When I came to US, I became the target of name-manipulation. But it was acceptable, because I did not consider anyone to pronounce my name correctly. I would shorten my name, let my teachers pronounce it in any manner they wanted, and even accepted my initials as my name. But at home, my parents still called me by my name, although it was long to my friends. I accepted my initials as my “common name” as others Anglicized their names. My other immigrant friends also accepted this norm because some wanted to “fit-in”, some didn’t like their name, and others because it was easier.
This incident draws parallel to the name change policies that is oft-criticized by the media in India. Here there are two differences: the names are names of cities and states, and the name is not a foreign immigrant.
Although this has become a hot-button topic of political conversation, this has existed since the independence. At the dawn of independence, the name changes included changes to state names such as Madras State to Tamil Nadu and Madhya Bharat to Madhya Pradesh. This is in the early 60s to 70s, long before the idea of Yogi Adityanath was conceived by even his parents. Slight changes took place before he or even the BJP came to power when Uttaranchal became Uttarakhand, Bombay became Mumbai and my beloved city, Calcutta became Kolkata.
Why were these names changed? Or a more apt question would be: why were these names changed to a name that they needed to be changed back again?
The answer lies in the fact that these names were dealing with the confluence of cultures and languages. It was the opposite of the situation I presented above where the immigrants forced their form of name into the majority, without it being the other way. For example, if we look at Thiruvanantapuram (previously called Trivandrum). Thiruvanantapuram comes from the Malayalam word thiru-ananta-puram or “The City of Lord Ananta”. Now the origin of the name Trivandrum, although not accessible online, can be easily broken down to tri-van-drum. It doesn’t take a rocket-scientist to figure out that this name was Anglicized, but to Anglicize a name in a country where 22 Constitutionally recognized languages are spoken is indeed comical. Comparatively, the British didn’t impose their names while they were in the US, doing their colonization business. Massachusetts, a name that confuses many with its many double letters, still stands to this day, and it is from a Wôpanâak word, spoken by a minority in the state. So while we import American ideologies in our daily lives, maybe we should also import their bravery to keep maintain their culture.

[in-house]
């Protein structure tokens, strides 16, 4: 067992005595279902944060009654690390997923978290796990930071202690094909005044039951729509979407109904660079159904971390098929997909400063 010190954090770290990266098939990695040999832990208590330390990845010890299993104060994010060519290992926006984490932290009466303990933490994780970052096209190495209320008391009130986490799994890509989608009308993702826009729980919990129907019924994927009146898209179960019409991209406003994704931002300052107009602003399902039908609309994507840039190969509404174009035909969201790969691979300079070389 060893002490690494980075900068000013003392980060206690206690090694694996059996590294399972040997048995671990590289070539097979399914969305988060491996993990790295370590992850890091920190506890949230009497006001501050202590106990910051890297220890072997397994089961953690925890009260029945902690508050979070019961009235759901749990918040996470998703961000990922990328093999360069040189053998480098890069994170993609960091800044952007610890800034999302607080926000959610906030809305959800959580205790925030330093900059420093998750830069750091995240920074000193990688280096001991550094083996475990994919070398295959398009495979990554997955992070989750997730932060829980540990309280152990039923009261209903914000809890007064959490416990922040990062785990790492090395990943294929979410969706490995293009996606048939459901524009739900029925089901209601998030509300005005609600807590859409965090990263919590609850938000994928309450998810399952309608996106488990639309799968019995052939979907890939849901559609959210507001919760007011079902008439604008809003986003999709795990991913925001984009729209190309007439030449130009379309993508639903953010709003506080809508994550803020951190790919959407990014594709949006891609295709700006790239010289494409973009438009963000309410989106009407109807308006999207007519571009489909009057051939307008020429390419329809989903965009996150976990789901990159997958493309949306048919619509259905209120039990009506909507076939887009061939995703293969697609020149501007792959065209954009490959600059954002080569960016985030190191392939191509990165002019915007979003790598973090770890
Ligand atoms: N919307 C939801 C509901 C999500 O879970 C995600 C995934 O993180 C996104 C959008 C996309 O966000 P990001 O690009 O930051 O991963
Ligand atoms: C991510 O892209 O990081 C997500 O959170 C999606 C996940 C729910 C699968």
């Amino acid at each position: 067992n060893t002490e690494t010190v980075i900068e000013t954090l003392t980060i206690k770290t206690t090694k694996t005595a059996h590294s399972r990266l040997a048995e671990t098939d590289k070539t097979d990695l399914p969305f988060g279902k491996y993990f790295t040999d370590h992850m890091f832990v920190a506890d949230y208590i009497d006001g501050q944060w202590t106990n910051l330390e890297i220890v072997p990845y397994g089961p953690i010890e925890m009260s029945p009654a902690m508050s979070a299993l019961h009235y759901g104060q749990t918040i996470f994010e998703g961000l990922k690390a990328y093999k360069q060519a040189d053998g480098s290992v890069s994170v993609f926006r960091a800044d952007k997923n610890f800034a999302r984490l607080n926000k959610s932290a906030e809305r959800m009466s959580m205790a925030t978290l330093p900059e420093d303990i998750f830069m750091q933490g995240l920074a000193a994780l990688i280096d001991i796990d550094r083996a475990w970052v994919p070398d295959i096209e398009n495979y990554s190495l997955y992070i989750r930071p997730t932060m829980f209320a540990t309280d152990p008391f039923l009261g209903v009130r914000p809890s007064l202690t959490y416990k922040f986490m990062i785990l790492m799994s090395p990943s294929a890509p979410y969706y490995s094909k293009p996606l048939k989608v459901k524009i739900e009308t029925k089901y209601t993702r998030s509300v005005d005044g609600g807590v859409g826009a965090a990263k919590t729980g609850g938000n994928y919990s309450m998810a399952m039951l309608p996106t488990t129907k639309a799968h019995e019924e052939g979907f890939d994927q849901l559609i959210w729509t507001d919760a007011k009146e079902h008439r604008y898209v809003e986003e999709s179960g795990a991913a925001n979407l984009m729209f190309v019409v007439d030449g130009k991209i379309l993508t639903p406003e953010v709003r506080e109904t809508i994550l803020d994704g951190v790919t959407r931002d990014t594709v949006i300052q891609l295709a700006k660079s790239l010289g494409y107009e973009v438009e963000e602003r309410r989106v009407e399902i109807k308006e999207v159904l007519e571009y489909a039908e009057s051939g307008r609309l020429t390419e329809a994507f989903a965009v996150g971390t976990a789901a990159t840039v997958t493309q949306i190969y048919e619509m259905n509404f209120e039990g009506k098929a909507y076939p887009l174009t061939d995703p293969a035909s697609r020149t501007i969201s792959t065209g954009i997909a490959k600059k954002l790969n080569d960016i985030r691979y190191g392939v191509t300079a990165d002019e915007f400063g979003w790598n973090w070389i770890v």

The second reason for the name changes is the history they portray. Again, for a comparison, America continues to inherit their Native American origins with their place names. The Dakotas still show that they are allies, in terms of their political and social ideologies, reflecting their state names perfectly. Changing of names from Bombay (derived from Galician-Portuguese “good little bay”) to Mumbai reflects the culture of the people. Their admiration for their city goddess Mumbadevi reflects the citizen’s desire to connect to their past. Yes, they do have a “good little bay” but that is all throughout the many locations in the Eastern and Western Ghats, as well as eastern Mizoram.
Should we start to name places around those Bombay to reflect that they are all “good little bays?”And for those who continue to admire the American standards, remember many parts of Jefferson Davis (the president of a separatist country called Confederate States of America) Memorial Highway has been renamed. If we can reflect the westerners for their “liberal” views, maybe we should be liberal in changing the names from the oppressive Mughal era’s oppressive regime to reflect the names encultured for the people of the region?